I am a CLIR Postdoctoral Fellow at Penn Libraries, where I have the opportunity to do work across the boundaries of bibliography, book history, and digital work.  I direct the Provenance Online Project, or POP, which addresses some very old questions: Whose hands did these books pass through before they came to us?  How do we know what owner is associated with a particular bookplate or inscription or stamp?  The project takes a new approach to finding answers to these questions by posting images of ownership marks online, with a growing collection of over 12,000 images.  We invite a user community of librarians, scholars, and others interested in book history from all around the world to contribute identifications and other information about these marks.  We’re starting to get images contributed from partner libraries across the country, so we’ll start to be able to see patterns of past ownership across current collections. It’s the kind of project that means I may spend my morning talking to our programmer about the data model or wireframing potential designs for an online upload form we’re developing, while my afternoons may be spent with a pile of 16th century books doing careful research into the details of their history.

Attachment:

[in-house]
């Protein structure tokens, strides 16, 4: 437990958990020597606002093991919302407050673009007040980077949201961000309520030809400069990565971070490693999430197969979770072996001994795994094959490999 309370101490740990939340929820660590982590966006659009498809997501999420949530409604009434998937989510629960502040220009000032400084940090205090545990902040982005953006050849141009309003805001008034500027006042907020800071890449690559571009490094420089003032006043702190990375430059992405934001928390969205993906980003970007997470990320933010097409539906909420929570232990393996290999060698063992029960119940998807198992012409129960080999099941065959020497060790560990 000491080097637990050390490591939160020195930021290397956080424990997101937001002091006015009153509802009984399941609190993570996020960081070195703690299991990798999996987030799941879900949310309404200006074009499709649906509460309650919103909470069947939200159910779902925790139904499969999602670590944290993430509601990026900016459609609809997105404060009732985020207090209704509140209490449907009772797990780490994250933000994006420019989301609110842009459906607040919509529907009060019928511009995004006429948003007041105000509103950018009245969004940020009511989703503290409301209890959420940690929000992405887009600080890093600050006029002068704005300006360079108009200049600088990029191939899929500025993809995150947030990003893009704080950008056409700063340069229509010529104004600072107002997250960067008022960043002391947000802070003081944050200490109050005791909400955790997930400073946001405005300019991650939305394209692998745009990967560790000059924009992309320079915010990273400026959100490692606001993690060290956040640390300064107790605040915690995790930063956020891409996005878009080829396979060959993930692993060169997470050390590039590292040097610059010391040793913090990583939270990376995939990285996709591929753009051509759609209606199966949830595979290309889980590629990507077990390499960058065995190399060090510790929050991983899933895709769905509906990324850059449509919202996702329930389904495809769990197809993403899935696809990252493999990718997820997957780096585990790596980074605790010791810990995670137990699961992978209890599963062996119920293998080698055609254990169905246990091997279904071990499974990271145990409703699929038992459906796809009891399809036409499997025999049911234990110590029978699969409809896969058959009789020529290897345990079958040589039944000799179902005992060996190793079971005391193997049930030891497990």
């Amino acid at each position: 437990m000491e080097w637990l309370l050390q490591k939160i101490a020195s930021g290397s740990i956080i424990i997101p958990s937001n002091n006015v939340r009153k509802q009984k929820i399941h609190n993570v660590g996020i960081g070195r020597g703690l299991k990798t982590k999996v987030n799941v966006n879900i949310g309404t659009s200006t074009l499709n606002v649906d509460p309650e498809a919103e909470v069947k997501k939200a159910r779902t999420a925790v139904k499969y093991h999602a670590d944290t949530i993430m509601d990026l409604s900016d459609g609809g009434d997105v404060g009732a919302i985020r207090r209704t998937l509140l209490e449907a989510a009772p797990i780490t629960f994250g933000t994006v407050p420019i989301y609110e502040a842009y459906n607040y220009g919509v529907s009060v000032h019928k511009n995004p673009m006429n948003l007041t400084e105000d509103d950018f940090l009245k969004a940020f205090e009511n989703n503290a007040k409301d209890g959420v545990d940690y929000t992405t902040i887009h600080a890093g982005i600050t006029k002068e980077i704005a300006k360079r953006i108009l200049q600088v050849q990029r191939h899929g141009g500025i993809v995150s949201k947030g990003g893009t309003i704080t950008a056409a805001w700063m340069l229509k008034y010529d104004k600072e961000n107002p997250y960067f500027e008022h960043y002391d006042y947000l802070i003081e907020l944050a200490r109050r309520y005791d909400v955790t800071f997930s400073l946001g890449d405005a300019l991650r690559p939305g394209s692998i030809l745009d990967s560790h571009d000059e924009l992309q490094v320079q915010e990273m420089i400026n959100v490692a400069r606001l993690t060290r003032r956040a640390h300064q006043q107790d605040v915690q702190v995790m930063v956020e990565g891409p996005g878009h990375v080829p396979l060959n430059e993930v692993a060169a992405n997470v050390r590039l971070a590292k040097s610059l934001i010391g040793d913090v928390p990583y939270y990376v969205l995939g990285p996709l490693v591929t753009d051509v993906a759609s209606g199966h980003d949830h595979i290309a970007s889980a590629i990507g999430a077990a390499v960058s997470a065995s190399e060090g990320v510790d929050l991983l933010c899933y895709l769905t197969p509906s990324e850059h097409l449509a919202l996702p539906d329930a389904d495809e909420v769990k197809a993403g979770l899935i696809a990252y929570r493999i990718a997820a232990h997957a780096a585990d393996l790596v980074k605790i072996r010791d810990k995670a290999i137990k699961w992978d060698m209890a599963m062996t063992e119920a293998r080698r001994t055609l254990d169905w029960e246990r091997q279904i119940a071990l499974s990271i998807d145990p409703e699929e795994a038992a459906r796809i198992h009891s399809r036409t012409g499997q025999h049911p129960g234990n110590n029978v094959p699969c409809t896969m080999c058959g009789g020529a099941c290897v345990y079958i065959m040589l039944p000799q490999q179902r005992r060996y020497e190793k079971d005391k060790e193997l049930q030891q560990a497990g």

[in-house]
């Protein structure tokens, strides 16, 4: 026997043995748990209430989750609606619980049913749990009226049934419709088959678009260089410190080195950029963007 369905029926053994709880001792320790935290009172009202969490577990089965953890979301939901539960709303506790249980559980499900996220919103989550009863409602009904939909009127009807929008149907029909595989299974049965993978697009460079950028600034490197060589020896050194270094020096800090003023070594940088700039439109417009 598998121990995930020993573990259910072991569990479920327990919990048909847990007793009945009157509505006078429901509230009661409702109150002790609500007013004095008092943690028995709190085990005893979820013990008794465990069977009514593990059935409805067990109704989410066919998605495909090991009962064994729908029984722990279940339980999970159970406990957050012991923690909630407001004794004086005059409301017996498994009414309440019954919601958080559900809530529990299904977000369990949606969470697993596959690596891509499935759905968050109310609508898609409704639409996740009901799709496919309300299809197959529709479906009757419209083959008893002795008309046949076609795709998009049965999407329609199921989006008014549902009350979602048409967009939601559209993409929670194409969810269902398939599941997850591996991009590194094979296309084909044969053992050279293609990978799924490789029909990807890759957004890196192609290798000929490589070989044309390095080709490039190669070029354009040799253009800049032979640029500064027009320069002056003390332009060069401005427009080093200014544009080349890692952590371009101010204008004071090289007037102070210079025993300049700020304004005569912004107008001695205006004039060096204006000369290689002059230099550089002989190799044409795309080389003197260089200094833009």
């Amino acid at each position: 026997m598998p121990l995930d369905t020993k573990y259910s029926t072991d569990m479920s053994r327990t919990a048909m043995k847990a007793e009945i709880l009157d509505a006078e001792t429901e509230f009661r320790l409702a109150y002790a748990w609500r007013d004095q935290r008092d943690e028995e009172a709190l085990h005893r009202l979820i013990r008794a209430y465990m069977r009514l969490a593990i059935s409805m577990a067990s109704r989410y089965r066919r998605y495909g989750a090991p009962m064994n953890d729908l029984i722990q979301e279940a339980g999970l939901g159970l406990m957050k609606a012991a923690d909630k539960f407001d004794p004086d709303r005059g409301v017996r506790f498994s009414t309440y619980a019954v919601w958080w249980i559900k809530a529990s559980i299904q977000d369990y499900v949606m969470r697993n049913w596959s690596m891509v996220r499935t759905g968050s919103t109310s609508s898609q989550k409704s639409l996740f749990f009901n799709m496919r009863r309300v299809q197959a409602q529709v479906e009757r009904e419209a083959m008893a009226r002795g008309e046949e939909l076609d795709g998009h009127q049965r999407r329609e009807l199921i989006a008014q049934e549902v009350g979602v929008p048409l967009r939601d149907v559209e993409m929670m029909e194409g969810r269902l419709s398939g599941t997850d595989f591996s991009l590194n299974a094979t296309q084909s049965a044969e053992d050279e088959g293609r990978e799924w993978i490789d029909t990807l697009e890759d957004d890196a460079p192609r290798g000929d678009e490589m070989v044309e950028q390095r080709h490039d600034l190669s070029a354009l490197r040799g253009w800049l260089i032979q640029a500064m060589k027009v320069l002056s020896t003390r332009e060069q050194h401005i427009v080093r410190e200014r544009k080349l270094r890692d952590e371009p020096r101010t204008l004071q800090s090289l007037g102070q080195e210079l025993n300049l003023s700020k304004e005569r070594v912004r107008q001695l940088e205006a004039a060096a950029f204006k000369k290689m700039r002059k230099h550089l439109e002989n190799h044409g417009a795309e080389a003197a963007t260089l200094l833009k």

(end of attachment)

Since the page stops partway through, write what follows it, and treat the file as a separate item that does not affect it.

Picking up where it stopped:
My other major role at the Kislak Center is as Curatorial Assistant for the Furness Shakespeare Library, a collection dedicated to Shakespeare and early modern literary and theatrical history begun by the editor of the New Variorum editions of Shakespeare at the end of the 19th century.  I recommend acquisitions for Furness and other early modern materials, do show and tells, answer reference questions, and right now I’m working on a small exhibit marking the 400th anniversary of the deaths of both Shakespeare and Cervantes.  The exhibit will focus on the topic of exploration and early maps in relation to the plays of the two great dramatists of Renaissance England and Spain, and will tie in with my own developing digital project, Shakespeare on the Map.